Moving China beyond Coal: At Home and Abroad
RMI is providing technical support for policy to move the nation’s power system and steel production to a clean energy future.
The tremendous announcement last week by Chinese President Xi Jinping that the nation is ending financing for coal plants abroad stands in contrast to a more complex situation at home. The Chinese economy continues to be strongly dependent on coal both to generate electricity and to make the most basic material for its fast-growing economy: steel. However, a new path is emerging for a prosperous China beyond coal—both in electricity and steelmaking.
In line with President Xi’s commitment to achieve carbon-neutrality in China by 2060, RMI and Energy Transitions Commission (ETC) have articulated clean energy pathways in both the electricity and steel sectors. And while these are daunting tasks, it is not only necessary but feasible to move the world’s largest economy off the most polluting of fuels.
Growing the Economy beyond Coal
China produces and consumes more than half the world’s total of both coal and steel. The millions of workers in the nation’s coal mining industry extracted nearly four billion tons of coal in 2020. Much of this was burned in the many coal-fired power plants across China. Some of the purest coal was fed to blast furnaces to produce iron, the main source of the more than one billion tons of steel made in China last year.
These immense volumes have powered the rapid growth of China’s economy and role as the workshop of the world. Tracking with its economic growth, over the past few decades the demand for and production of both power and steel have risen sharply. Electricity demand has nearly doubled over the past 10 years alone.
But as best practices have shown, an economy can grow with clean energy and this growth can be decoupled from rising energy consumption. As China matures, it can move from its previous phase of resource-intensive growth to one of high-quality development. This is one of the central concepts explored by RMI and ETC in the recent reports China Zero-Carbon Electricity Growth in the 2020s and Pursuing Zero-Carbon Steel in China.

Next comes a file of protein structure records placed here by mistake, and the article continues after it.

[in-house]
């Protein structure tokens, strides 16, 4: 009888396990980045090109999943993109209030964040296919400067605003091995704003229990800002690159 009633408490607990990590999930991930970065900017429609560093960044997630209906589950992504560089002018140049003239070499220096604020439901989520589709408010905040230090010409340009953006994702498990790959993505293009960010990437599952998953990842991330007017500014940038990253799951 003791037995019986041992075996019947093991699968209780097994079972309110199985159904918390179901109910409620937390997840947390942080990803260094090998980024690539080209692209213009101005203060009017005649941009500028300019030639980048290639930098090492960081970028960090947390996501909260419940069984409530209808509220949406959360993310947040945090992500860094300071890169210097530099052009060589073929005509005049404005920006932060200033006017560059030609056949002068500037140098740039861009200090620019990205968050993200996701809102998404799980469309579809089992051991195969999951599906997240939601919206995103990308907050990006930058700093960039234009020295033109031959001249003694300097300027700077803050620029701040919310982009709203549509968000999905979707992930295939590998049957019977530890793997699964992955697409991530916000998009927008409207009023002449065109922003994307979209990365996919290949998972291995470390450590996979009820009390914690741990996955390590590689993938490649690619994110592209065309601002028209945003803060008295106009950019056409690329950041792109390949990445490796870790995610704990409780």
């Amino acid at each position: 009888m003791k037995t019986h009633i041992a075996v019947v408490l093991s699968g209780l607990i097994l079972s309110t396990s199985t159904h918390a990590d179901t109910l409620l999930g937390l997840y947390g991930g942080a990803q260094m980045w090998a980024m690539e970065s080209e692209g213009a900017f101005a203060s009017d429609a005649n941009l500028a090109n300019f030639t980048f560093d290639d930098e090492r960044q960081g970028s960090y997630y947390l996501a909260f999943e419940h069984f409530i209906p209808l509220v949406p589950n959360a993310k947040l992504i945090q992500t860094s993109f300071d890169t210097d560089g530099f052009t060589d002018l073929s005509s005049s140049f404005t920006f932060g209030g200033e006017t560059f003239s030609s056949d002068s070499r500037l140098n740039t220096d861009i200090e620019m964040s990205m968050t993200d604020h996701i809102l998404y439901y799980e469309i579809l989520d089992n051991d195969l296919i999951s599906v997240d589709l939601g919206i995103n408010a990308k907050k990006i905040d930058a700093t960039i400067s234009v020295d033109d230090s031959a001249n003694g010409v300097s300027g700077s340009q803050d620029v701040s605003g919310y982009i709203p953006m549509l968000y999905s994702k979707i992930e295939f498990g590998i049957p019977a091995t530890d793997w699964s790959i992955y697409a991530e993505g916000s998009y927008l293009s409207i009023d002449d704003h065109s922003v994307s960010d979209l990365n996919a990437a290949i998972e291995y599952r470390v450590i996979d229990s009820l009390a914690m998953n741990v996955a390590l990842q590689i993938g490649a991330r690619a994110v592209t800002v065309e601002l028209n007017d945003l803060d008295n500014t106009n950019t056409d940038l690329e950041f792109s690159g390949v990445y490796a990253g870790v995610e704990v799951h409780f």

There are already hopeful signs of this. China’s demand for steel is expected to peak and decline as its economy shifts to high-quality development, and the central government has been determined in cutting excessive steel capacity. And while electricity demand continues to grow, Chinese coal consumption appears to have peaked in 2013 as shares of renewable energy increase.
Additionally, despite a number of coal-fired power plants that are still planned and under construction in China, the nation has announced that it will strictly control new coal-fired power plants through 2025.
“This shows the country’s reinforced determination on both the local and global energy transitions,” explains Ting Li, managing director at RMI China. Her team has supported this ambition by demonstrating that it is technically and economically possible for China to meet all future growth in electricity supply from zero-carbon sources in its recent report on the power system.
But to implement President Xi’s vision of carbon peaking and carbon neutrality, it will be necessary to do more in the 2020s. The nation will also need to rapidly transform both the electricity and steel industries during the post-peaking era.
Fortunately, the technology to cost-effectively decarbonize the electricity sector in the coming decade already exists in the form of wind, solar, and energy storage. And while there are technical challenges to integrate large volumes of wind and solar, which have variable output, our research also shows that these have solutions. Ultimately, what is needed are strong policies and a rethinking of structures, and RMI has provided specific guidance on power market design and financing mechanisms.
“These insights have been well received and have proven to be valuable not only to the world’s largest power system transition, but also to other countries that share the same climate visions,” notes Ting Li.
And with the anticipated demand peak and decline in steel, the nation has the opportunity to transition here as well. This involves moving from a steel industry where production is based mostly on the carbon-intensive blast furnace route to one where the recycling of scrap steel in electric arc furnaces plays a much more important role than today. Along with this, disruptive technologies like green hydrogen-based direct reduced iron, carbon capture and storage, and smelting reduction must scale up quickly.
There will be challenges to implementing these solutions, and it will take careful policy and market design to ensure a rapid and just transition for these industries and the millions of workers they represent. But whether it is for electricity or steel, there are solutions to tremendously reduce coal use and move toward a prosperous clean energy future, as the nation’s economy continues to develop.
President Xi’s words have set a challenge for the entire nation of China, to move beyond the 20th century model of development to a true ecological civilization. Now the hard part begins of putting these goals into practice. RMI stands with the nation of China to help turn this ambition and vision into a better, healthier, and more prosperous future, for all.